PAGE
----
It’s OK to be selfish about your health

R esources available to stressed students are accessible, yet are often either unknown or underutilized.

“Not everybody knows [about the resources available to students],” said Thao Nguyen, SAIT student association’s (SAITSA) vice-president of student life.

SAIT currently has several support networks for students, the two most prominent being the Student Support Centre (located in the J wing of the Senator Burns Building) and Student Development and Counselling (located on the second floor of the Stan Grad Building).

SAITSA regularly encourages students to participate in de-stressing activities, which it provides every month, along with promoting the Student Support Network.

“It’s a great way for students to come and take a break, it lets them enjoy some fun activities,” Nguyen said.

When a student is feeling the pressure or stress of their academic or even personal life, they should put their well being first, she said.

“They need to be aware of their own mental health,” Nguyen said.

According to Nguyen, there are four aspects of health every student should be aware of: mental, physical, spiritual and emotional.

And the stress of acedemic learning can throw any of these off.

“Academic can be very stressful,” said Nguyen, but students shouldn’t deal with this stress alone.

SAITSA-planned activities, such as Wellness Wednesday and puppy rooms, are fun tactics used to help students de-stress and promote healthy mental being.

The Student Support Centre, started three years ago, is the largest network on campus.

The support centre’s mission statement is described as a “non-academic space designed for students to gather, socialize and participate in initiatives that promote mental health and personal well being.”

Play On: Isreal Maya, assistant supervisor of the Student Support Centre, joins students in the Support Centre with a fun game of Uno. The Student Support Centre is a place where student can go to hang out and de-stress.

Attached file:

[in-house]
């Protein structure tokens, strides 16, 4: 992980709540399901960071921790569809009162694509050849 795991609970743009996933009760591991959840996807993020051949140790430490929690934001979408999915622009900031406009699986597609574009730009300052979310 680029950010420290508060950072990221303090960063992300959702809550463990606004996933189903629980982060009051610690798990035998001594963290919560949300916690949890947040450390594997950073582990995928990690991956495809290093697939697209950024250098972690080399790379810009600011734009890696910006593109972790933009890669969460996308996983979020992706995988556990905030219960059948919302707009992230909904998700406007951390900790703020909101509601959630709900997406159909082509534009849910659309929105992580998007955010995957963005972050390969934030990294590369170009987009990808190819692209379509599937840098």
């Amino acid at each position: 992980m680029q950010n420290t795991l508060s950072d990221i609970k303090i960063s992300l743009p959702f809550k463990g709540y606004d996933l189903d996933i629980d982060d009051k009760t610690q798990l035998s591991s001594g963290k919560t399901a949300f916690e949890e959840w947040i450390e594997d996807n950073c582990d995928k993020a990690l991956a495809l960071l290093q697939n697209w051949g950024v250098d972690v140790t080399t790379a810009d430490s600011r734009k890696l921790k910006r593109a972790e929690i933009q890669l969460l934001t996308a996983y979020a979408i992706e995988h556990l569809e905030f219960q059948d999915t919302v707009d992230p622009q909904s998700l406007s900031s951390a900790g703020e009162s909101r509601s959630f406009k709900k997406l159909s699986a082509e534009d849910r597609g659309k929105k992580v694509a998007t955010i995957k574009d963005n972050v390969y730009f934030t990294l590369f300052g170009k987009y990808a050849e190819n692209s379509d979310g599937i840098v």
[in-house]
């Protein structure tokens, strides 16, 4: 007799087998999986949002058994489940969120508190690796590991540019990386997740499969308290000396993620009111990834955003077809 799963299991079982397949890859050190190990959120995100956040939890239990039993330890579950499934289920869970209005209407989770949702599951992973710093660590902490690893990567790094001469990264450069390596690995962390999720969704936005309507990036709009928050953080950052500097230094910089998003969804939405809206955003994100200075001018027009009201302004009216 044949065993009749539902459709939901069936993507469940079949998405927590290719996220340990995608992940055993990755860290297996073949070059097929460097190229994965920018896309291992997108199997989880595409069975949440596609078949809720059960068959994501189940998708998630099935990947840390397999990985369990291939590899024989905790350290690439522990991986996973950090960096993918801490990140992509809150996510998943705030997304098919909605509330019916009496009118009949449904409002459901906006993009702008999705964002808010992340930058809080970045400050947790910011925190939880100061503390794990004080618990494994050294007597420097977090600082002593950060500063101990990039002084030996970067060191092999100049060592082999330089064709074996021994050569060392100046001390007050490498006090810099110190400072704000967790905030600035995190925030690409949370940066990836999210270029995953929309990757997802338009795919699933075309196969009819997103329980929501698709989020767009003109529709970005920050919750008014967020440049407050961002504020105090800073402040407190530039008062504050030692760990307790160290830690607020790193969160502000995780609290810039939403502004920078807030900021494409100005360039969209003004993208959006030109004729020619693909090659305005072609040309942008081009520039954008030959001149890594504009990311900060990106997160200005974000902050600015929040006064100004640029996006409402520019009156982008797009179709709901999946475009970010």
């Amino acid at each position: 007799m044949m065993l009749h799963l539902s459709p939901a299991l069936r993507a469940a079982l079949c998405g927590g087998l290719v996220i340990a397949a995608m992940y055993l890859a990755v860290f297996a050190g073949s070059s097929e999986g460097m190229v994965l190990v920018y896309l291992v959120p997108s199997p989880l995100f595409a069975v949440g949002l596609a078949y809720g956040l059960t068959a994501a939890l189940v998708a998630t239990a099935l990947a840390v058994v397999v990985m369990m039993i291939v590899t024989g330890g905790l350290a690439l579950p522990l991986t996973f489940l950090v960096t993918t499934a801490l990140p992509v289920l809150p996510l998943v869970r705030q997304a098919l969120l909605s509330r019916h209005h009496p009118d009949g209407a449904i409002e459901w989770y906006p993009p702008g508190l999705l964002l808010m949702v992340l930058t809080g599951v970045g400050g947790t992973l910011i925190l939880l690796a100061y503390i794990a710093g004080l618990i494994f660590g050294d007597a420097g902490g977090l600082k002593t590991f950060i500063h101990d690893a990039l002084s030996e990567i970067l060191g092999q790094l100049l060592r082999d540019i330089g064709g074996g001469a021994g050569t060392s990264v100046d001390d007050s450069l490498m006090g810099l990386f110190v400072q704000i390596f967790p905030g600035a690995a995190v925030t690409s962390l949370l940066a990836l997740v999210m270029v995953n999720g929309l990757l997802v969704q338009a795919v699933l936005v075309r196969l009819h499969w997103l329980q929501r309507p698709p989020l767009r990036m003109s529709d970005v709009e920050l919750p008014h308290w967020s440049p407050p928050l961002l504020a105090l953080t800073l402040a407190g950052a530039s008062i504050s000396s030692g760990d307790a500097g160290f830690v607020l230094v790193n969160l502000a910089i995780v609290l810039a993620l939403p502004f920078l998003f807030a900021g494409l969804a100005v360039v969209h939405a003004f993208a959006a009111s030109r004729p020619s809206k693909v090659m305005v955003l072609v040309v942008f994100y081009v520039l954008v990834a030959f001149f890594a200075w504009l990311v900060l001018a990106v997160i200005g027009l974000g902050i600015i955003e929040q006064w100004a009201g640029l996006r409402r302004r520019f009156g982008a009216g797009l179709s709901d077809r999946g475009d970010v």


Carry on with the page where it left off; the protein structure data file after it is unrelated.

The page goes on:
Play On: Israel Maya, assistant supervisor of the Student Support Centre, joins students in the centre for a game of Uno. The centre is a place where students can hang out and de-stress. (Photo by Aisha Hinds/The Press)

“We address mental health in a fun way,” said Israel Maya, the assistant supervisor of the support centre.

The centre offers daily activities inside NJ105 of the Senator Burns Building.

Movie nights, craft days, puppy room and video game days, and free breakfast are all examples of some of the events.

Aside from fun activities, the Student Support Centre works closely with Student Development and Counselling (SDC).

Staff at the centre receive training from and work in tandem with the SDC.

The student centre can also send referrals on the student’s behalf to the SDC.

Maya’s advice to students who feel stressed and overwhelmed is to understand what they need and then look for it.

“Always prioritize your well-being,” Maya said.

Whether it is someone impartial to speak to like a counselor, or just a space to escape reality for a little while, it is always in the best interest to put themselves first.

On a busy day, the centre can have as many as 60 students inside the small space, with about 15-20 students on a slower day.

According to Maya, he believes that approximately 50 per cent of the student body knows about the support centre but not as many use the resource.

Students seeking counselling can book an appointment with the SDC, which is located in MA205 of the Stan Grad Building, either in person or over the phone.

Counseling services are free and confidential to SAIT students.

When it comes to the stress and pressure of academic life, “it’s always OK to be selfish,” Maya said.

About Aiesha Hinds 2 Articles
As a writing and communications major in the journalism program at SAIT, Aiesha Hinds is working as a reporter for The Press during the 2016-17 academic year.

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